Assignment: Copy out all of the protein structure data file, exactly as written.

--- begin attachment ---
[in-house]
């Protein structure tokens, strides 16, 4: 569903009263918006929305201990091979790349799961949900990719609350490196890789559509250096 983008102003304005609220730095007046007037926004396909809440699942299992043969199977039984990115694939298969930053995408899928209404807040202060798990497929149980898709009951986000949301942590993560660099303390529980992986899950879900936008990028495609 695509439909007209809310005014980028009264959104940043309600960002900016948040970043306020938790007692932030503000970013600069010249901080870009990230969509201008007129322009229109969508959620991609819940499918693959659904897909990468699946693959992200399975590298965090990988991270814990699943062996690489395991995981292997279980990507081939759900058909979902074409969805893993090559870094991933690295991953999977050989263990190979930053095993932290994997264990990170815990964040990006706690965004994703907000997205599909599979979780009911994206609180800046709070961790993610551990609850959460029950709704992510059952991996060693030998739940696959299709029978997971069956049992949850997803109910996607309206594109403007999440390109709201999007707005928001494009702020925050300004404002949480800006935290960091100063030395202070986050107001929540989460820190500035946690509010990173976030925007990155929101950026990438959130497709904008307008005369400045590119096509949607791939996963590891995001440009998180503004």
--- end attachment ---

[in-house]
């Protein structure tokens, strides 16, 4: 569903009263918006929305201990091979790349799961949900990719609350490196890789559509250096 983008102003304005609220730095007046007037926004396909809440699942299992043969199977039984990115694939298969930053995408899928209404807040202060798990497929149980898709009951986000949301942590993560660099303390529980992986899950879900936008990028495609 695509439909007209809310005014980028009264959104940043309600960002900016948040970043306020938790007692932030503000970013600069010249901080870009990230969509201008007129322009229109969508959620991609819940499918693959659904897909990468699946693959992200399975590298965090990988991270814990699943062996690489395991995981292997279980990507081939759900058909979902074409969805893993090559870094991933690295991953999977050989263990190979930053095993932290994997264990990170815990964040990006706690965004994703907000997205599909599979979780009911994206609180800046709070961790993610551990609850959460029950709704992510059952991996060693030998739940696959299709029978997971069956049992949850997803109910996607309206594109403007999440390109709201999007707005928001494009702020925050300004404002949480800006935290960091100063030395202070986050107001929540989460820190500035946690509010990173976030925007990155929101950026990438959130497709904008307008005369400045590119096509949607791939996963590891995001440009998180503004």